> (email exchange)
> On Sun, Apr 11, 2010 at 10:58 AM, wrote:
> What is your call?
It’s certainly possible, but my suspicion is that we may be going the way of Japan, with interest rates low for very long. With core CPI going negative and the output gap/unemployment remaining very high, especially people who can’t find full time work hitting a new high of 16.9%, the Fed is far from meeting its dual mandate of full employment and price stability (along with low long term rates). And the recent dollar strength, stubbornly high jobless claims numbers, weak loan demand numbers, and not much sign of life in housing has to be a concern about the recovery being more L shaped than V shaped as well.
Seems the Fed would have to have some pretty strong forecasts for CPI and much higher levels of employment to move any time soon apart from perhaps going to what they consider a more ‘normal’ real rate of 1% or so.
And when I look at the euro dollar rates out past 5 years they’re higher than libor got in the last cycle, and this one doesn’t feel like it’s stronger than the last, at least so far. So to discount rates that high (well over 5%) as midpoints of expectations for fed funds looks high to me.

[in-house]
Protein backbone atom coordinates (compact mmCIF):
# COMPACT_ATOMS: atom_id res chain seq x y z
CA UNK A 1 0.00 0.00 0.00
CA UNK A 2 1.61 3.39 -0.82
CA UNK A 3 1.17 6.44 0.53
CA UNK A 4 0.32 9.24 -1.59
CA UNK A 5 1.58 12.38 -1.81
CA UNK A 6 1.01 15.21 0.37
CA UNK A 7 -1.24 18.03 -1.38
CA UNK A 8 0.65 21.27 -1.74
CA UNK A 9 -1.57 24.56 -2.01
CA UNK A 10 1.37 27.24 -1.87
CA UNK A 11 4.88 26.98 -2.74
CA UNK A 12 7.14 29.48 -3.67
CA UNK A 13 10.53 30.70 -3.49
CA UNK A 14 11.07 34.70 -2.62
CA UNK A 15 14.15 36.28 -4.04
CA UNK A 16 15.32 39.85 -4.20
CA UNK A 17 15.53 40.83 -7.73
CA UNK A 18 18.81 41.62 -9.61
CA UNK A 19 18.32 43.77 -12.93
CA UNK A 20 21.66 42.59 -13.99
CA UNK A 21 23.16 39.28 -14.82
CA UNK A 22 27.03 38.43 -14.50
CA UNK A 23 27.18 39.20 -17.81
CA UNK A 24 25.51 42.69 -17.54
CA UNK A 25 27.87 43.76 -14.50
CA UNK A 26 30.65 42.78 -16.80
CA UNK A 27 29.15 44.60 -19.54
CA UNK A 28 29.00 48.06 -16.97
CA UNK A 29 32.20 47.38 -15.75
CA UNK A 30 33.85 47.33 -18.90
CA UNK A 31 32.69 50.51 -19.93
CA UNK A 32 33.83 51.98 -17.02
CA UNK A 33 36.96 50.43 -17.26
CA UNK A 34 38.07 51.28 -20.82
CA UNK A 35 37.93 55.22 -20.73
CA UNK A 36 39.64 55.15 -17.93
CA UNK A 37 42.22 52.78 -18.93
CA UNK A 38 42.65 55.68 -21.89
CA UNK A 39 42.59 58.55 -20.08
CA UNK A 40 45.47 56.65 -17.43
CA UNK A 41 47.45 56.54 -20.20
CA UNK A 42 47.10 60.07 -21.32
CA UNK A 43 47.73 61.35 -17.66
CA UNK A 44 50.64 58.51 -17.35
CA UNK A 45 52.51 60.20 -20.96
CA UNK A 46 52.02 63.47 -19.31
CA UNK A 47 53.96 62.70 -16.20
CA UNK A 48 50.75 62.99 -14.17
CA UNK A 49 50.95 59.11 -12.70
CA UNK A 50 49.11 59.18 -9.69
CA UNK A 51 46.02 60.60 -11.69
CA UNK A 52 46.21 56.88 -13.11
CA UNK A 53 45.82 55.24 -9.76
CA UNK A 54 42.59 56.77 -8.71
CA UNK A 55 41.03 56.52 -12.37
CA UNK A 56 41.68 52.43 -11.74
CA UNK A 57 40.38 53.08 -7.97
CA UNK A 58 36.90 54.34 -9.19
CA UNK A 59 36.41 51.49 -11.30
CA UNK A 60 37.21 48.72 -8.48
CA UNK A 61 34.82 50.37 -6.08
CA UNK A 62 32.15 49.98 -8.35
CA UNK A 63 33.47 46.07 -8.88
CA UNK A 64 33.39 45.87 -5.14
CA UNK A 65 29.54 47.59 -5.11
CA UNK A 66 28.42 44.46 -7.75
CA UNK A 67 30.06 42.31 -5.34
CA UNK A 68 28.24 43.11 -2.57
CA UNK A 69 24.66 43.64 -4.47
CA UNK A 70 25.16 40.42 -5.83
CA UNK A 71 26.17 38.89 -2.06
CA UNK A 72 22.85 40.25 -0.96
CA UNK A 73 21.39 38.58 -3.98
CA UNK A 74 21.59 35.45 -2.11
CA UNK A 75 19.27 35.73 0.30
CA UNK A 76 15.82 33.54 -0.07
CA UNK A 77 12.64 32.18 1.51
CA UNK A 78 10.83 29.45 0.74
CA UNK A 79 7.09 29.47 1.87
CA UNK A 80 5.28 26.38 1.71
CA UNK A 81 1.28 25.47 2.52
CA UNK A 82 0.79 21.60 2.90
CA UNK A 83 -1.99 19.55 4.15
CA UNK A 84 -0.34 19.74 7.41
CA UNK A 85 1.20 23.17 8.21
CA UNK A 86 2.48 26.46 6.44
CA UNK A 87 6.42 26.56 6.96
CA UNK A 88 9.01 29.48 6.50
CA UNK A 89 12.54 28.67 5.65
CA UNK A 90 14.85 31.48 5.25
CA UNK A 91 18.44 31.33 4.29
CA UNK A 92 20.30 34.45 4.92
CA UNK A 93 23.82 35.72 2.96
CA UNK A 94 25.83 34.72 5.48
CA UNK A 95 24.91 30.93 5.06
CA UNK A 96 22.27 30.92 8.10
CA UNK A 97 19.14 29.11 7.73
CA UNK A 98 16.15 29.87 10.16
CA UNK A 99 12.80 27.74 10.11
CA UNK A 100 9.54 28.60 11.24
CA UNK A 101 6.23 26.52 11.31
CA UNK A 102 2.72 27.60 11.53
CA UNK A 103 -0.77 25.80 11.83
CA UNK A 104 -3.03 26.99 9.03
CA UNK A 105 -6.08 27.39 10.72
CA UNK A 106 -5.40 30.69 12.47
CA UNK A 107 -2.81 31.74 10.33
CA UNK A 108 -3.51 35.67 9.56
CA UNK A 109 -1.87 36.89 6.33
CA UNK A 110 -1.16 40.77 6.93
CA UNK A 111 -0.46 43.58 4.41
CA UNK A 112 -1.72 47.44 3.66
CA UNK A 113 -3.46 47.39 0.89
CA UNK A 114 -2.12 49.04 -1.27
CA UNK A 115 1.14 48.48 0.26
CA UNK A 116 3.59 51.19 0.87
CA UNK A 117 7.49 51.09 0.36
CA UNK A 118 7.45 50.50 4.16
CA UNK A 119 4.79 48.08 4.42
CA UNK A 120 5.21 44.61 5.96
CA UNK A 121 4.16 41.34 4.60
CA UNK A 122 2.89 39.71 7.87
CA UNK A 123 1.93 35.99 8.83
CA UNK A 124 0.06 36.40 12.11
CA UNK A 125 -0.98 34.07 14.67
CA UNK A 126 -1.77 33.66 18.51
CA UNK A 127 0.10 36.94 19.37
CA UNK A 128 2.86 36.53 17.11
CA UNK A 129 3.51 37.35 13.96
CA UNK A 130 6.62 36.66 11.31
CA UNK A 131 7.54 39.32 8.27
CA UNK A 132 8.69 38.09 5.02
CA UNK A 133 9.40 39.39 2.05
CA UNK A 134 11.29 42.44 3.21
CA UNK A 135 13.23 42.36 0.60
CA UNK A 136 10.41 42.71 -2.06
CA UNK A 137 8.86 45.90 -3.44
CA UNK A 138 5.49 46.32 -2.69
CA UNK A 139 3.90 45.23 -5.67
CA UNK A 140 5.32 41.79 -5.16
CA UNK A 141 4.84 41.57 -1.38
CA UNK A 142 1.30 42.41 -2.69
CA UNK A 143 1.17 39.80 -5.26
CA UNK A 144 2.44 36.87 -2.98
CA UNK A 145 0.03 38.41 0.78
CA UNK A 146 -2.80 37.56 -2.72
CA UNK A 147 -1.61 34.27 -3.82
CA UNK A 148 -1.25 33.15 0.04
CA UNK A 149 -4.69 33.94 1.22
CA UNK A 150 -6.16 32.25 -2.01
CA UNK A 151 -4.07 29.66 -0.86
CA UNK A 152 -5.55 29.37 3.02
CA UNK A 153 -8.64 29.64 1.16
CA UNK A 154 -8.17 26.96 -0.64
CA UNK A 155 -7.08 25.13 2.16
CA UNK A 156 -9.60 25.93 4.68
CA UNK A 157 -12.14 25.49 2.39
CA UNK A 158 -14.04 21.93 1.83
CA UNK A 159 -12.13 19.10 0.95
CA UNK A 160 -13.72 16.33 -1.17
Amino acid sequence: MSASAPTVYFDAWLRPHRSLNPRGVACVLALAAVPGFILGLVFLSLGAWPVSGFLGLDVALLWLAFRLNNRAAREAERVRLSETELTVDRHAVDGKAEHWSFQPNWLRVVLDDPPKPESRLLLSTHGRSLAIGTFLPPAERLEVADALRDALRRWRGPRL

By Nelson D. Schwartz
April 10 (NYT) — Even as prospects for the American economy brighten, consumers are about to face a new financial burden: a sustained period of rising interest rates.
That, economists say, is the inevitable outcome of the nation’s ballooning debt and the renewed prospect of inflation as the economy recovers from the depths of the recent recession.
The shift is sure to come as a shock to consumers whose spending habits were shaped by a historic 30-year decline in the cost of borrowing.
“Americans have assumed the roller coaster goes one way,” said Bill Gross, whose investment firm, Pimco, has taken part in a broad sell-off of government debt, which has pushed up interest rates. “It’s been a great thrill as rates descended, but now we face an extended climb.”
The impact of higher rates is likely to be felt first in the housing market, which has only recently begun to rebound from a deep slump. The rate for a 30-year fixed rate mortgage has risen half a point since December, hitting 5.31 last week, the highest level since last summer.